The Pacific Asia is a region covering approximately 2.9 billion hectares of land area, which accounts for 22 percent of the total global land area. It stretches from the borders of China-Mongolia with the NIS to the north to the south of New Zealand and to the tip of Australia. The size of the region varies depending on context, but it typically includes much of Southeast Asia, East Asia, and Oceania. The term may also refer to Russia and some countries in Americas found in the coast of the Eastern Pacific Ocean, which include Chile, Canada, Mexico, Peru, and the United States. Other scholars have also used the term to refer to all of Asia and Australia as well as island nations found within the Pacific. Even though not precise, the term, Pacific Asia became popular beginning the late 1980s in finance, commerce, and politics.
Over the last decades, scholars have come up with less controversial definition of the region. Pacific Asia as a term has become a common term to define the maritime segment of Asia, which includes Southeast and East Asia. All the countries bordering the Pacific Ocean make up Pacific Asia, but also include Laos and Burma even if both do not border the Pacific Ocean. This paper looks at the key themes that characterize Pacific Asia in the 20th century up until the outbreak of World War II.
Movements for independence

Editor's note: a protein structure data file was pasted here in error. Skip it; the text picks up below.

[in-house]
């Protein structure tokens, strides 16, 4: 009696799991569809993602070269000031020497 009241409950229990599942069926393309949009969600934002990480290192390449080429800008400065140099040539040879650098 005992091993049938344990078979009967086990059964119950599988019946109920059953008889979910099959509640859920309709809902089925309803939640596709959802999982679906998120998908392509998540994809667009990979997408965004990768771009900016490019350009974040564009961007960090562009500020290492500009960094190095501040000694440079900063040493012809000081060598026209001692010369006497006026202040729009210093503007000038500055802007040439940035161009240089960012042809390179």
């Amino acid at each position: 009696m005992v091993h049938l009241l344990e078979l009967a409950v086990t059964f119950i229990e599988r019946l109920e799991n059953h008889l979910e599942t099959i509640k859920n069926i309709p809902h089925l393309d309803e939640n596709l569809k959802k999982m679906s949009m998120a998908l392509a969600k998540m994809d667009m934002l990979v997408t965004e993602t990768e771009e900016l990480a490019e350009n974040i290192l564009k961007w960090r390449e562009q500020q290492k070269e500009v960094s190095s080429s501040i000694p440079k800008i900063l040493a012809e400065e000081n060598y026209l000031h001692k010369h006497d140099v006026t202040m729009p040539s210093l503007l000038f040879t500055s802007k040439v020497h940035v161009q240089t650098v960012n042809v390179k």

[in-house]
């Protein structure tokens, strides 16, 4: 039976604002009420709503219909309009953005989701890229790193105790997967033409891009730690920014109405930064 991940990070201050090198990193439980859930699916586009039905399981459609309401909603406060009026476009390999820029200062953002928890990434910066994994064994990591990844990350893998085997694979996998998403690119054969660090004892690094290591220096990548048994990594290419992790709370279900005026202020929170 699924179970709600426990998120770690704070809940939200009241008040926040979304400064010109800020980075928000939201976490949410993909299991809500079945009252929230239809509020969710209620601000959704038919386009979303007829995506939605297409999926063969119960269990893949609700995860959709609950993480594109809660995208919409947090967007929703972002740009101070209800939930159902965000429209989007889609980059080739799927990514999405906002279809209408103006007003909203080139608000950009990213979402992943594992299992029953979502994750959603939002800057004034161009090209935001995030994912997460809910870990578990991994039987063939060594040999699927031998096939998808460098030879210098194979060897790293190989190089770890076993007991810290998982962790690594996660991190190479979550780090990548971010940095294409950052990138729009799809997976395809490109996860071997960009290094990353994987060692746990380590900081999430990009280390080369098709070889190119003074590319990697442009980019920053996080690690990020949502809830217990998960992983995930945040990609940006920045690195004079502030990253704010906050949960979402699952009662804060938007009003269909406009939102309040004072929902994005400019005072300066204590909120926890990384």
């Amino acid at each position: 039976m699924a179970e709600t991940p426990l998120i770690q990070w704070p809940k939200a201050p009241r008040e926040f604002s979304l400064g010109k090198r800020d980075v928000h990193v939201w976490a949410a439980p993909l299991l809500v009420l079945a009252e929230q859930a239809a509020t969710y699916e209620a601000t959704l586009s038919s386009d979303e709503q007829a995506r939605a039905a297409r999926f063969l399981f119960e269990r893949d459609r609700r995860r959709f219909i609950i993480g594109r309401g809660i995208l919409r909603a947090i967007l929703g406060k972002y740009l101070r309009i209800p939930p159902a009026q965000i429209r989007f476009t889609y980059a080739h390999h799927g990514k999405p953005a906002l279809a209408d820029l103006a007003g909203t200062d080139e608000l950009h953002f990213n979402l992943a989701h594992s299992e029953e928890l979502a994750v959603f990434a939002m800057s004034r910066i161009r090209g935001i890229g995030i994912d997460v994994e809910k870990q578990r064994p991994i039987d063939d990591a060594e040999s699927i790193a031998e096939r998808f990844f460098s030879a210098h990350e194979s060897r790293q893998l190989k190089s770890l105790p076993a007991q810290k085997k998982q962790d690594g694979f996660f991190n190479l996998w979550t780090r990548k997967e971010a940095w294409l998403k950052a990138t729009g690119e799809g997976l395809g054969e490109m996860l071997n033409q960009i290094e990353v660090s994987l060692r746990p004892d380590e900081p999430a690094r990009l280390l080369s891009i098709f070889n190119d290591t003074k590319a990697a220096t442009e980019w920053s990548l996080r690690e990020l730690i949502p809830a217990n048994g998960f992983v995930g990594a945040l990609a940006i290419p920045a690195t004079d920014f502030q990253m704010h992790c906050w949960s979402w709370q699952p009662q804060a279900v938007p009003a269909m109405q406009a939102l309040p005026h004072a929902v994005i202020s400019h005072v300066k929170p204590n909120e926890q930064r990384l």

This period was marked by two major upheavals in the Far East, which included the emergence of Japan from more than 200 years of isolation from the outside world, and consequent rise in the last three decades of the 19th century to assume a status of world power. Another major event was the collapse and decay of the Manchu dynasty in China, resulting into the revolution of 1911 and the establishment of a republic. Neither of these disruptions culminated into immediate effect in the Pacific region. After defeating China in 1894 and Russia in 1905, Japan concentrated her efforts on northeastern Asia rather than southeastern Asia, while China concentrated on what was happening on the global landscape. However, the upheavals had a longer-term implication on the political movements in Pacific Asia. The prevailing chaos in China in the previous years and after the Revolution increased the need for immigration to the neighboring countries. The growth and ultimate success of Communism in China motivated the spread of similar ideas in the region and the defeat of Russia by Japan helped to instigate early nationalism in the countries under colonial rule, by showing that an Asian country could survive on its own without the west.